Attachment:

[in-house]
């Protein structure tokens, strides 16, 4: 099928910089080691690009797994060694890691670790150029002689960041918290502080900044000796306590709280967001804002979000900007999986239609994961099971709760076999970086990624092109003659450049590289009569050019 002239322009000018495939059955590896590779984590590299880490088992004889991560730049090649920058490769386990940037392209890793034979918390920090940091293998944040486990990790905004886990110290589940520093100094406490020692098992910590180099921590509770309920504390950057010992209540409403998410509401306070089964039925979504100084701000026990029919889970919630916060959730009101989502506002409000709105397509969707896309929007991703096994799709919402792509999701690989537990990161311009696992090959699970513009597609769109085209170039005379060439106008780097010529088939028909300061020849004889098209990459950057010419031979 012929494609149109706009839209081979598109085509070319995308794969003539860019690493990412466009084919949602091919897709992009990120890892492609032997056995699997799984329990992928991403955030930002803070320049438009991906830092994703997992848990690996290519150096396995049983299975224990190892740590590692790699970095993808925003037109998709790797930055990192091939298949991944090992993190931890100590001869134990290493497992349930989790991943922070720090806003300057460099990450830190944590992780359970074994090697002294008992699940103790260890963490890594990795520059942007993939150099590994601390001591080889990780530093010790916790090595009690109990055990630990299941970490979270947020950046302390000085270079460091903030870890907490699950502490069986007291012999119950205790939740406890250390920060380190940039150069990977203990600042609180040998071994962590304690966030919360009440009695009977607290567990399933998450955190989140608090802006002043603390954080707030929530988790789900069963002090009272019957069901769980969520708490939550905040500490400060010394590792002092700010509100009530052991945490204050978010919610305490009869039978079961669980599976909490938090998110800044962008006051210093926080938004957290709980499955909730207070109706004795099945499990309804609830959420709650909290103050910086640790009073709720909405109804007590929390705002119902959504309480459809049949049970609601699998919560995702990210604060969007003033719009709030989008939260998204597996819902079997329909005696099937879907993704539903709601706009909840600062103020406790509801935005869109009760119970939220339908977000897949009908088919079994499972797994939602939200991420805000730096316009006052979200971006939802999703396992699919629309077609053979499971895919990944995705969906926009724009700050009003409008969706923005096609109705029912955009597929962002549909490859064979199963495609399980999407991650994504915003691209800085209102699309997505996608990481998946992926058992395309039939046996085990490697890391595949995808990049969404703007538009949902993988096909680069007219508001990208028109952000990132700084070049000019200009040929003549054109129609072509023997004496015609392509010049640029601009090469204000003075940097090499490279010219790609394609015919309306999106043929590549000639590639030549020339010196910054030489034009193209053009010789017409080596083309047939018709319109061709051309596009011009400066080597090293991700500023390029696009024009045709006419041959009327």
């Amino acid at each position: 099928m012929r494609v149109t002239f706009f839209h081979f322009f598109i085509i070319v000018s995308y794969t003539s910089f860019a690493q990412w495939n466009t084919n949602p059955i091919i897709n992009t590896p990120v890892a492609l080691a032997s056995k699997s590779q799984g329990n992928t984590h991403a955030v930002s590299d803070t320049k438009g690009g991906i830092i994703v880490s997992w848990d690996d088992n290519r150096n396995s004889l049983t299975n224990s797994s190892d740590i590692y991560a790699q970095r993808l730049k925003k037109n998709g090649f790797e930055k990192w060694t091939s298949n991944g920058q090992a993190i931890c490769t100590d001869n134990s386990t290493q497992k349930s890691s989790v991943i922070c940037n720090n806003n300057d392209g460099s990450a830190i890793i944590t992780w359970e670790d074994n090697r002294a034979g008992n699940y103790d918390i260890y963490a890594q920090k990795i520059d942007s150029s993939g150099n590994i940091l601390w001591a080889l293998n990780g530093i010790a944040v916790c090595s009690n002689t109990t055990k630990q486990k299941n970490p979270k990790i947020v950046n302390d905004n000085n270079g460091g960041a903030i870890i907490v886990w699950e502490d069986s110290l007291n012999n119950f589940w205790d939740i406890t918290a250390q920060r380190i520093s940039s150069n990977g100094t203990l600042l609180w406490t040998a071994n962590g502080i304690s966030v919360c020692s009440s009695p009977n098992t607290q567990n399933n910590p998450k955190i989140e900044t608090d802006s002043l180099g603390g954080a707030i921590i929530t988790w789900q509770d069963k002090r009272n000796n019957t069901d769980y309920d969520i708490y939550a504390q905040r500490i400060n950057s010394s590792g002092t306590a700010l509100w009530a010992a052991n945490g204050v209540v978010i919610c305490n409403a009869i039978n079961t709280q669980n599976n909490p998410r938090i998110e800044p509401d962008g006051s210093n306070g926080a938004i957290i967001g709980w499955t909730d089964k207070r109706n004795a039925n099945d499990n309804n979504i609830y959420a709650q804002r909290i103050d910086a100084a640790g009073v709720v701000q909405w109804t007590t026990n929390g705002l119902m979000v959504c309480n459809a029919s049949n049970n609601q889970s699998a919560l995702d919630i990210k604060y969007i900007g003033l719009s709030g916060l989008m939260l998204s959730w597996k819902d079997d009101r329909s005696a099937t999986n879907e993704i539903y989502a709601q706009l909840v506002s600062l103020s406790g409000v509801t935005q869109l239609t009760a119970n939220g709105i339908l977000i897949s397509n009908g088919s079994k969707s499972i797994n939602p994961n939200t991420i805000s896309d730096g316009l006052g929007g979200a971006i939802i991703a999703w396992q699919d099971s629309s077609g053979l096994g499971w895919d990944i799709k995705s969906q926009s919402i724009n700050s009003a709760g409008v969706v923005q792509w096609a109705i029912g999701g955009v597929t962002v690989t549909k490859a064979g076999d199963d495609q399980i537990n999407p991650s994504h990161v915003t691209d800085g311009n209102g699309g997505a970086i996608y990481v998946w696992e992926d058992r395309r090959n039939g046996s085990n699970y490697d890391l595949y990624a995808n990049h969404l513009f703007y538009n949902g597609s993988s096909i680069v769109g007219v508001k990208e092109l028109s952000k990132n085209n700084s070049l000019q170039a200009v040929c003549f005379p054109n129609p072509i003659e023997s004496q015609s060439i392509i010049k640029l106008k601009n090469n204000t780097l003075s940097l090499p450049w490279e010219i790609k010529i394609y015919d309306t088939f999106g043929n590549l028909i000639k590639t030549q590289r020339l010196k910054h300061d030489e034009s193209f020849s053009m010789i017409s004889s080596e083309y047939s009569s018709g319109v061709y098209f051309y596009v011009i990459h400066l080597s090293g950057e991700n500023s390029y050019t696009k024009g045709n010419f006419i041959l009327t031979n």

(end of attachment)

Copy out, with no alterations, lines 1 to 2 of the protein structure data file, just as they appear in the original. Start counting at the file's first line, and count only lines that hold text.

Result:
[in-house]
């Protein structure tokens, strides 16, 4: 099928910089080691690009797994060694890691670790150029002689960041918290502080900044000796306590709280967001804002979000900007999986239609994961099971709760076999970086990624092109003659450049590289009569050019 002239322009000018495939059955590896590779984590590299880490088992004889991560730049090649920058490769386990940037392209890793034979918390920090940091293998944040486990990790905004886990110290589940520093100094406490020692098992910590180099921590509770309920504390950057010992209540409403998410509401306070089964039925979504100084701000026990029919889970919630916060959730009101989502506002409000709105397509969707896309929007991703096994799709919402792509999701690989537990990161311009696992090959699970513009597609769109085209170039005379060439106008780097010529088939028909300061020849004889098209990459950057010419031979 012929494609149109706009839209081979598109085509070319995308794969003539860019690493990412466009084919949602091919897709992009990120890892492609032997056995699997799984329990992928991403955030930002803070320049438009991906830092994703997992848990690996290519150096396995049983299975224990190892740590590692790699970095993808925003037109998709790797930055990192091939298949991944090992993190931890100590001869134990290493497992349930989790991943922070720090806003300057460099990450830190944590992780359970074994090697002294008992699940103790260890963490890594990795520059942007993939150099590994601390001591080889990780530093010790916790090595009690109990055990630990299941970490979270947020950046302390000085270079460091903030870890907490699950502490069986007291012999119950205790939740406890250390920060380190940039150069990977203990600042609180040998071994962590304690966030919360009440009695009977607290567990399933998450955190989140608090802006002043603390954080707030929530988790789900069963002090009272019957069901769980969520708490939550905040500490400060010394590792002092700010509100009530052991945490204050978010919610305490009869039978079961669980599976909490938090998110800044962008006051210093926080938004957290709980499955909730207070109706004795099945499990309804609830959420709650909290103050910086640790009073709720909405109804007590929390705002119902959504309480459809049949049970609601699998919560995702990210604060969007003033719009709030989008939260998204597996819902079997329909005696099937879907993704539903709601706009909840600062103020406790509801935005869109009760119970939220339908977000897949009908088919079994499972797994939602939200991420805000730096316009006052979200971006939802999703396992699919629309077609053979499971895919990944995705969906926009724009700050009003409008969706923005096609109705029912955009597929962002549909490859064979199963495609399980999407991650994504915003691209800085209102699309997505996608990481998946992926058992395309039939046996085990490697890391595949995808990049969404703007538009949902993988096909680069007219508001990208028109952000990132700084070049000019200009040929003549054109129609072509023997004496015609392509010049640029601009090469204000003075940097090499490279010219790609394609015919309306999106043929590549000639590639030549020339010196910054030489034009193209053009010789017409080596083309047939018709319109061709051309596009011009400066080597090293991700500023390029696009024009045709006419041959009327």